Open minds and workplaces to those with disabilities - Hindustan Times
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Open minds and workplaces to those with disabilities

ByHindustan Times
Nov 30, 2022 02:06 PM IST

The article has been authored by Syamala Gidugu, executive director, AADI, an NGO whose initiatives include Jeevika, an employability programme focusing on work skills for people with disabilities and inclusive work environments.

Kumar is a manager in a reputed bank. He has cerebral palsy. But he has not let his health condition come in the way of his achieving his lifelong dream to be economically independent. It has not been an easy journey for him. Getting the requisite educational qualifications was the relatively easier part. Finding a job proved to be the real challenge. He encountered rejection in as many as 24 job interviews. But that did not deter him. His efforts paid off eventually and he joined the bank where he now works. Within a few months of joining, he was promoted as a manager. There has been no looking back since then.

 In 1992, the United Nations General Assembly proclaimed that December 3 would be annually observed as the International Day of Disabled Persons. The day is celebrated to increase awareness on the rights and well- being of people with disabilities.
In 1992, the United Nations General Assembly proclaimed that December 3 would be annually observed as the International Day of Disabled Persons. The day is celebrated to increase awareness on the rights and well- being of people with disabilities.

Kumar never loses an opportunity to share the story of his life with anyone who cares to ask or listen. He believes that anyone with disability can succeed if she perseveres and the personal and environmental factors that she encounters are conducive and not limiting. As an alumnus of an NGO that works in this area, Kumar recently joined a closed group discussion with people with disabilities and their families to share his insights. The group is part of the NGO’s efforts in facilitating livelihood for people with disabilities.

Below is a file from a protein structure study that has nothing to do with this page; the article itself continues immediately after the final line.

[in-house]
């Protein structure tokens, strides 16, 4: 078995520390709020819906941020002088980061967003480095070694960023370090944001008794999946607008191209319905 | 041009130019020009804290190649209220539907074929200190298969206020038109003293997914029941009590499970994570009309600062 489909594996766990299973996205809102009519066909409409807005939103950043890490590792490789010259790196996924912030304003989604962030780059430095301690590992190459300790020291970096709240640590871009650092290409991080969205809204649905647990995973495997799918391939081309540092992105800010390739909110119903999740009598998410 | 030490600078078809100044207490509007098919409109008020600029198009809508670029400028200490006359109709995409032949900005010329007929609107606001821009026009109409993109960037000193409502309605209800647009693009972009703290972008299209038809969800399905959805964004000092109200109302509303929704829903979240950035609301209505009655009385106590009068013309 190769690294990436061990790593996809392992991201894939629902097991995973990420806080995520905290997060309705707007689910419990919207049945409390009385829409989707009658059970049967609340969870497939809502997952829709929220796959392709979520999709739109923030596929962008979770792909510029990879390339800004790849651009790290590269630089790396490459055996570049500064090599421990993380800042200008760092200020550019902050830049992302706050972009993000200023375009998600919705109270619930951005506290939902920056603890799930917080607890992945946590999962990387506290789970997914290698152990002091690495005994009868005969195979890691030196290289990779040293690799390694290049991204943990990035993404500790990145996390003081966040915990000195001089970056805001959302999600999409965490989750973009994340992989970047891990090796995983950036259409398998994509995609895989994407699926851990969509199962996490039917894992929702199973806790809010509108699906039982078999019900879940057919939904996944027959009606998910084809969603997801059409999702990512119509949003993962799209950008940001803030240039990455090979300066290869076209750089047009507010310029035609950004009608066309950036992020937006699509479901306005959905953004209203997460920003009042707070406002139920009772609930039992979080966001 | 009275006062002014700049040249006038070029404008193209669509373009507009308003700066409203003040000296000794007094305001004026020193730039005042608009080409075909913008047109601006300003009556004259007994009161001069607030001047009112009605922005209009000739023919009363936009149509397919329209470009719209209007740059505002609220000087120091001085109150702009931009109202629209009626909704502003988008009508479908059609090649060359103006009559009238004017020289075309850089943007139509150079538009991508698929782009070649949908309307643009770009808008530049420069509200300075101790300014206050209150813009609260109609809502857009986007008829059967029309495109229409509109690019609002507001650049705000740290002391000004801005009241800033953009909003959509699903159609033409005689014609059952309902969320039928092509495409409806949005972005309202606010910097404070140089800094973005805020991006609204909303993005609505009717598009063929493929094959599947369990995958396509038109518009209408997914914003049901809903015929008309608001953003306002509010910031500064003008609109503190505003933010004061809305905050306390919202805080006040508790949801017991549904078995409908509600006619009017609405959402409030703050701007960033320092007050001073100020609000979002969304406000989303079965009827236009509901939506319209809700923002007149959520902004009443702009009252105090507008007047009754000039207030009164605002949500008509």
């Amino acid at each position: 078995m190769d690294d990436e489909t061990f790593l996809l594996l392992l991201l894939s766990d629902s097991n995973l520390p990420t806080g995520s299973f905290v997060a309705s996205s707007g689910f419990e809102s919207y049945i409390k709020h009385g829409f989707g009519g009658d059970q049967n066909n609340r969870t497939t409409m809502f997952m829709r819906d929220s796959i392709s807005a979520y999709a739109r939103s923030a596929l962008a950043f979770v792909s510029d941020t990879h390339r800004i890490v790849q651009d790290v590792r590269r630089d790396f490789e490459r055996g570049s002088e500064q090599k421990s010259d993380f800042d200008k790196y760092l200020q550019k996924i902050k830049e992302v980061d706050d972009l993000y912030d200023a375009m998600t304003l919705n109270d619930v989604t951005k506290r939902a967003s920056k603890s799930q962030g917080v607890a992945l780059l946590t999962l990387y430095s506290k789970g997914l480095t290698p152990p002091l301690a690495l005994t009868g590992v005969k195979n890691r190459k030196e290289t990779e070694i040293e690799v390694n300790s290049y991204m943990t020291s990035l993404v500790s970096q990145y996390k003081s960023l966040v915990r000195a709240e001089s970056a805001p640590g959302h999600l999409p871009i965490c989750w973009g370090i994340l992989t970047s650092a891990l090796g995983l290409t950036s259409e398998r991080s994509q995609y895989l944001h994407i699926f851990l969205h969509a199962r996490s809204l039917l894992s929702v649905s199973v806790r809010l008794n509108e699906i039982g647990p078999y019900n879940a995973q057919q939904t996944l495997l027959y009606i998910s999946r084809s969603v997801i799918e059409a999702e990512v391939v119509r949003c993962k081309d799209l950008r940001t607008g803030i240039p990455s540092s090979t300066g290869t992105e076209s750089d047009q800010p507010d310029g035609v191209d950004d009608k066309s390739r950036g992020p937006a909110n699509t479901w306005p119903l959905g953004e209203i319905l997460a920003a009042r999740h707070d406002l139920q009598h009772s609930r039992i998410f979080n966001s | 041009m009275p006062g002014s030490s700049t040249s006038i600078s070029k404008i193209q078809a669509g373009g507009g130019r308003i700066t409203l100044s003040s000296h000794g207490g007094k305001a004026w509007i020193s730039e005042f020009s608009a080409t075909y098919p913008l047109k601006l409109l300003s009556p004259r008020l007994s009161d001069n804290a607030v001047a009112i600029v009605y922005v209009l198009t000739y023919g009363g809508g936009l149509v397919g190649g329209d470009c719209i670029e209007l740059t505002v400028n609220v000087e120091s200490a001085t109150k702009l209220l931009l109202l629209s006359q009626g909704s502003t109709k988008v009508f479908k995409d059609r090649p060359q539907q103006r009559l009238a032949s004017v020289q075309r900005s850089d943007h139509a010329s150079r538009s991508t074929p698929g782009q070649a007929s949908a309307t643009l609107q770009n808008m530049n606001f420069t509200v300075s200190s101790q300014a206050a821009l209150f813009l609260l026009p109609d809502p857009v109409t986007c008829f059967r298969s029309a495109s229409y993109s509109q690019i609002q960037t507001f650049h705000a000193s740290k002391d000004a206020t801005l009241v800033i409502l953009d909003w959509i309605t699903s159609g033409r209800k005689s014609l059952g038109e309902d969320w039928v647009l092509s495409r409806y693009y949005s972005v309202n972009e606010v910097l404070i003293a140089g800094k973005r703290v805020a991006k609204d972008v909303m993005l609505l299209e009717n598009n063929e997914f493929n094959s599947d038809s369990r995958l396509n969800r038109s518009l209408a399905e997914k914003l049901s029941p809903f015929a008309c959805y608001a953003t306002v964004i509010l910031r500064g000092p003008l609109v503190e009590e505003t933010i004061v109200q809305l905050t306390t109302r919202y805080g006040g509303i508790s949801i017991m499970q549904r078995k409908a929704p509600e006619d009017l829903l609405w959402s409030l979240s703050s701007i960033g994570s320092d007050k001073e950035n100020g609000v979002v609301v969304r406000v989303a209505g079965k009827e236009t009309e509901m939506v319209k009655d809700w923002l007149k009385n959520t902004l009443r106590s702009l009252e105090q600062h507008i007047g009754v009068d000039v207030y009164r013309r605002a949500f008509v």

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The livelihood programme at the NGO works with prospective employers, employees with disabilities and their families, to support the process of training, induction and retention within various jobs. Identifying options to work, conducting job analysis, creating opportunities for skill building, overcoming barriers, supporting internship programmes, collaborating with employers and employees with disabilities are some of the key strategies that have resulted in successful placements and retention. They work with establishments across different sectors – hospitality, retail, manufacturing, finance /banking, and IT/ITES.

In 1992, the United Nations General Assembly proclaimed that December 3 would be annually observed as the International Day of Disabled Persons. The day is celebrated to increase awareness on the rights and well- being of people with disabilities. Disability has been described by the World Health Organisation as referring to the interaction between individuals with a health condition (e.g., cerebral palsy, Down Syndrome and depression) and personal and environmental factors (e.g., negative attitudes, inaccessible transportation and public buildings, and limited social supports). It is a human rights issue as well as a development priority because there is a higher prevalence of it in the poorer nations of the world, like India, and disability and poverty are said to reinforce and perpetuate one another.